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Creativity in the Workplace Offers Students, Loop Community the chance to Experience Contemporary Art

For every artist at SAIC who wishes to show work, there’s a place to do so. Free and accessible spaces on-campus abound, from solo shows at LG Space to student-curated shows at G2. But for those who want to show their work outside of the acronym-filled SAIC spaces, the Off-Campus Exhibitions program is your best bet. Also termed “Creativity in the Workplace,” the program’s goal is to share contemporary art with our neighbors in the Loop, outside of a traditional gallery setting.

Jeanne Long, Associate Director of Special Exhibitions in the Department of Exhibitions and Events, oversees the program. Long works with a student curator to create a learning environment both for people who work in the Loop and for students, some of whom are showing their work for the first time outside of a school setting. Student work from SAIC is in high demand. Over the years, the School has received requests from corporations, non-profit organizations, and even from Barack Obama’s office in Washington to show student artwork in their offices. The School accepts submissions from students year-round. Long and her student curator then “curate” student work that matches the needs of the space and the feel of the “client,” with the artwork typically on view for about six months. Students receive an honorarium in exchange for the loan of their artwork, and a reception held at the exhibition offers both students and nine-to-fivers a chance to discuss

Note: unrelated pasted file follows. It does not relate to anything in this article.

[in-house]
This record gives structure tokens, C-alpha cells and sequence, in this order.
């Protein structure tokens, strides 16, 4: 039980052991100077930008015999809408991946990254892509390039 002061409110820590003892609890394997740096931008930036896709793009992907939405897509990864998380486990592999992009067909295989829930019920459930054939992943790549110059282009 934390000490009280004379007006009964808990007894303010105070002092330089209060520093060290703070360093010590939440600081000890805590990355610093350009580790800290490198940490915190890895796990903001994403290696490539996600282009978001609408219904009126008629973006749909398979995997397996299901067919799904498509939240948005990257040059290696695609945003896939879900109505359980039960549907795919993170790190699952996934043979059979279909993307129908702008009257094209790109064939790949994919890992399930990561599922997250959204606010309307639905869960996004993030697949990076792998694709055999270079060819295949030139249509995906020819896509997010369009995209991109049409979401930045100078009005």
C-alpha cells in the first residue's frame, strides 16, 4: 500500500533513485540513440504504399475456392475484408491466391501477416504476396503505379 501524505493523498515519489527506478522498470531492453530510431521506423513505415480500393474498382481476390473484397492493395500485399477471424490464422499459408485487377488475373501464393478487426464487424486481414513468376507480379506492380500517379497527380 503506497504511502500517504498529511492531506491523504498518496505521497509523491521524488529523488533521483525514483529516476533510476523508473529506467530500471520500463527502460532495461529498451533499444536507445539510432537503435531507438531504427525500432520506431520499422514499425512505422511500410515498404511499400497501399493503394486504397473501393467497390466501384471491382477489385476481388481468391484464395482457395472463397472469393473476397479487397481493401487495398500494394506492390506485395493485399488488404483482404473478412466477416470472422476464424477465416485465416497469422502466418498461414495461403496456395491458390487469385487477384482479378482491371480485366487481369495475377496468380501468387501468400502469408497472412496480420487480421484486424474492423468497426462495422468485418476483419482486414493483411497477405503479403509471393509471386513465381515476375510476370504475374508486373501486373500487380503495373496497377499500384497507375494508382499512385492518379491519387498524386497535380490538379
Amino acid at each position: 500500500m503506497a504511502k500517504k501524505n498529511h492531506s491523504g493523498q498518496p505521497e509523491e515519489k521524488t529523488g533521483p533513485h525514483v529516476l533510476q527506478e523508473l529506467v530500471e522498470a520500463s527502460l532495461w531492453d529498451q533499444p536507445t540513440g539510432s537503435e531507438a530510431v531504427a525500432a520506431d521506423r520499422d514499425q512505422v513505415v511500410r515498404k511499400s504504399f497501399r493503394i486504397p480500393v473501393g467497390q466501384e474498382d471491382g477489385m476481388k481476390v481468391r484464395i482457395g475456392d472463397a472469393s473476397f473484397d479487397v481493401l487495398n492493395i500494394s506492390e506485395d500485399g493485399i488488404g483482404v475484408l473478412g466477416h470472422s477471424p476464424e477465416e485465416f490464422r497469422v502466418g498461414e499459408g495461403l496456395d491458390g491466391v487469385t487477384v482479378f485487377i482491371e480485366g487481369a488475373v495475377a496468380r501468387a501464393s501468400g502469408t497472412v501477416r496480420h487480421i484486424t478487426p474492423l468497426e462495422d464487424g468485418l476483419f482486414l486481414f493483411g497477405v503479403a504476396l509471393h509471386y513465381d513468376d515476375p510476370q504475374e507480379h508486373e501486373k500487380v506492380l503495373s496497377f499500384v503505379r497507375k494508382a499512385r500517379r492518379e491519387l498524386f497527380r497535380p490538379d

contemporary art in an informal setting.

Stephen Winters, a 2007 graduate of the BFA Painting/Drawing program, exhibited his work at Slayton Search Partners and at the Chicago Housing Authority during his senior year. “It is a unique way for student artists to move artwork out of the classroom/studio into the public domain. I continue to find that the benefits do not end after graduation, as I am still making connections and showing work through the efforts of the off-campus exhibitions program long after graduation.”

Currently, student work is on view at the Chicago Housing Authority’s new offices at Van Buren and Wabash. At the opening reception, CHA president Sharon Gist Gilliam emphasized how important an interesting visual environment is for employees, saying, “We don’t typically get a budget for decoration or artwork, so this is a wonderful opportunity to know our neighbors and have great artwork in our offices.” Drury Brennan, a recent graduate who received his BFA in photography, has his work hanging in Barack Obama’s Senate office in Washington, D.C., and group shows are on view at Slayton Search Partners in the Loop and Argo Consulting, in River North.

Fame and fortune aside, it is also good practice for artists to have deadlines, and to see their work in different contexts, and among different types of work. Ben Cowan is also a painter who graduated from SAIC with his BFA in 2006. At Slayton Search Partners, he exhibited some paintings he had made during a study trip to Tuscany. Of the Off-campus Exhibition Program, he said, “It was one of my first experiences showing to a group of non-art school folk. I liked talking to people who had lived with my work and listening to what they had to say about it. I was able to sell a few things and even make a couple of good connections.”

In addition to exhibition opportunities for students earning their BFA and MFA degrees, the program also offers experience for student workers in fields such as arts administration and art history who want to learn the ins and outs of installation and exhibition practice. Students working at Betty Rymer Gallery have the chance to help Long with framing decisions, installation, and the minutiae of hanging a group show. All currently-enrolled students working in all different types of media are encouraged to apply. Applications for upcoming off-campus exhibitions are available in the Betty Rymer Gallery and on the Portal, under the “Activities” tab, or by emailing Jeanne Long at jlong@saic.edu.

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